Jacob Rothschild. Bloomberg
Jacob Rothschild. Bloomberg

A Rothschild flew the nest and still became fabulously rich

By Benjamin Stupples Time of article published May 16, 2019

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Four decades ago, Jacob Rothschild did something crazy. After a family falling out, he turned his back on the riches of Europe’s biggest banking dynasty to pursue his own interests.

Today, as he plans to retire, the offshoot business he created is marking the latest milestone in the personal fortunes of a banking clan that stretches across France, Switzerland and Britain.

Rothschild and his direct family are the biggest shareholders of RIT Capital Partners Plc, the investment vehicle whose stock returned 7.4% this year through Thursday, boosting his personal wealth to more than $1 billion, according to the Bloomberg Billionaires Index.

Rothschild, 83, announced last month he’s stepping down in September as RIT’s chairman, capping a six-decade career on the front lines of financial markets.

At RIT’s 2019 annual general meeting in London, Rothschild said he and his family will remain significant shareholders, removing the threat of a bulk sale that could hurt the firm’s share price. Succession plans have been in place for several years and Rothschild will remain involved with RIT indirectly.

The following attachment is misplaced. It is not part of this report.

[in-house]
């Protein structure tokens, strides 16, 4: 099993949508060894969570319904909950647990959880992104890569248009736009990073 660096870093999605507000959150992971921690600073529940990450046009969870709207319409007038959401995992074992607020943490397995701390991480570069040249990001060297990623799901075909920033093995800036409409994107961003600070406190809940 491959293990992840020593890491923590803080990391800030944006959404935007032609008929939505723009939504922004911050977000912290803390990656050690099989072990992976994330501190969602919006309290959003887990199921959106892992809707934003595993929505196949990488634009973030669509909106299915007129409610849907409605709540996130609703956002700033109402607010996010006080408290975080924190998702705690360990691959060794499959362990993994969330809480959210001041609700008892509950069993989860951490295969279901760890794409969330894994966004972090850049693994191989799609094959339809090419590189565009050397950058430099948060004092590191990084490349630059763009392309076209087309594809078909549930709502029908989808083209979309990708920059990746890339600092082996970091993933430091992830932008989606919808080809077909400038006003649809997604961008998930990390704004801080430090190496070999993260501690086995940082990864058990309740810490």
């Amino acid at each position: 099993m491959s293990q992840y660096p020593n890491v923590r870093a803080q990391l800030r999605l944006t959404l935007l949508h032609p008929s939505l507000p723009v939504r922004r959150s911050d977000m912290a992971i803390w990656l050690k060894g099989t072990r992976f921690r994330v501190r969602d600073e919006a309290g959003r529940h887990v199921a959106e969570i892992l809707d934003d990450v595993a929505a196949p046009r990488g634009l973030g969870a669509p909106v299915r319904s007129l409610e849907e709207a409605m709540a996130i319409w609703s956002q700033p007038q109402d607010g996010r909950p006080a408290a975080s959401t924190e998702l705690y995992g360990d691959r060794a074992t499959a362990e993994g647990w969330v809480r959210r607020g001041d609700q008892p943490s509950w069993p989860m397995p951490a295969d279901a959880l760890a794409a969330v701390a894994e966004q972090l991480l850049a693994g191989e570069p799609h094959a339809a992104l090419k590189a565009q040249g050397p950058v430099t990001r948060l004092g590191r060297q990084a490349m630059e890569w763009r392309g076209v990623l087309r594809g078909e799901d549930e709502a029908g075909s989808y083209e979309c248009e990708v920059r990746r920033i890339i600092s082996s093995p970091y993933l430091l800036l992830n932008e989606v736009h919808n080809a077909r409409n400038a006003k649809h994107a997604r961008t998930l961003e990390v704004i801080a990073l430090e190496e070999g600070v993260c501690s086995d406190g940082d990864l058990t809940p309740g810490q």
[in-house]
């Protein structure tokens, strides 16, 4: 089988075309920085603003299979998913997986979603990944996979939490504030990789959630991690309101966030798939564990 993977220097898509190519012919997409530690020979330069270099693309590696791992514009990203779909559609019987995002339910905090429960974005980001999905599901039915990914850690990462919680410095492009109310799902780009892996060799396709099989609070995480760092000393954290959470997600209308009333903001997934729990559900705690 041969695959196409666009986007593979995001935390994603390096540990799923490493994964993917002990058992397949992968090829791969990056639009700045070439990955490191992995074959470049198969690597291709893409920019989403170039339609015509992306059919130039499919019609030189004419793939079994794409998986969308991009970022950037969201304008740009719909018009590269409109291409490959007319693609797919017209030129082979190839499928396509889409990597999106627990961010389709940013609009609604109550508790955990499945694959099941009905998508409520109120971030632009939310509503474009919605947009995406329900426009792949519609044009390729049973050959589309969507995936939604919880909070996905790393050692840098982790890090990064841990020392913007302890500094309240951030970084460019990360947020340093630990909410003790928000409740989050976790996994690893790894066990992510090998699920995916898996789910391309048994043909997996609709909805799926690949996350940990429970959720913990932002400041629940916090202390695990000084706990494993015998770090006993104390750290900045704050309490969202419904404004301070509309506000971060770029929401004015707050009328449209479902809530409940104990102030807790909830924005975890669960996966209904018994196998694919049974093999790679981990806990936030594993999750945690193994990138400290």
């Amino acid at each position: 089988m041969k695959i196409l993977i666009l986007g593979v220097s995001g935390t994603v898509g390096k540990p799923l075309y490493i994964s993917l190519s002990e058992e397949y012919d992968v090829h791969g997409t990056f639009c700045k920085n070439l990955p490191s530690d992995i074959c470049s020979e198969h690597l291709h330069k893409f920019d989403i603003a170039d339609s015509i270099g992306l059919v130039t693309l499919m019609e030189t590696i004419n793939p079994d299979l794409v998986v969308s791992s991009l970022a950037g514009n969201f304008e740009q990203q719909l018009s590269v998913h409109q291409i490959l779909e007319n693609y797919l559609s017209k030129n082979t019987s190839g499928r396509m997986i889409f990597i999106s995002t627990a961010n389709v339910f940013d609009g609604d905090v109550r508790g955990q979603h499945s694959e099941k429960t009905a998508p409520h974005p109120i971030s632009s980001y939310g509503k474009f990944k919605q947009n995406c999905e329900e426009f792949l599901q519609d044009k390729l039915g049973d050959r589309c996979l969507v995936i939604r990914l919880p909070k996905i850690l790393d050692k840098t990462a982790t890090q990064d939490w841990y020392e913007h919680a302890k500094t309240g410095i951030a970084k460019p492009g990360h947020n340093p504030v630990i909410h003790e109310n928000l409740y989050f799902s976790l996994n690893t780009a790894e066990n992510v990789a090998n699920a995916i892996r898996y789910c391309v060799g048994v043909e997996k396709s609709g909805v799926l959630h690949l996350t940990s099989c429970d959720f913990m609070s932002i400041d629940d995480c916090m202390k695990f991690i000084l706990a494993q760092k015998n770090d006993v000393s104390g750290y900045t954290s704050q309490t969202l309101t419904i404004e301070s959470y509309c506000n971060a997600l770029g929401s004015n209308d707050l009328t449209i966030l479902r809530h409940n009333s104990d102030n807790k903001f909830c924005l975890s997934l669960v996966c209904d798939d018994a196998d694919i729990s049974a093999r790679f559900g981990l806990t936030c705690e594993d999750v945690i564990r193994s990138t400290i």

“It’s changing the guard, but not changing RIT’s philosophy,” said Charles Cade, an analyst at Numis Corp. “Historically, with family vehicles, there’s been a big gap when a lead investor retires, but there’s been a lot of effort here to prevent that from happening.”

Rothschild declined to comment for this story.

Napoleonic Wars

The banking dynasty originates with Mayer Amschel Rothschild, a rare-coin dealer born in 1744 who advised German aristocrats on their finances. He sent his five sons to major European cities to do business with cash-strapped governments, and Nathan Mayer Rothschild was the first to venture abroad when he arrived on English shores at the end of the 18th century.

Nathan founded his namesake bank in 1810 and gained prominence for financing Britain’s military operations in the Napoleonic Wars. About 150 years later, Jacob faced opposition in his efforts to expand the bank’s services from his father Victor and his cousin Evelyn, who took over from Victor as chairman of N.M. Rothschild & Sons Ltd. in 1976. These disagreements helped to spur Jacob Rothschild’s exit.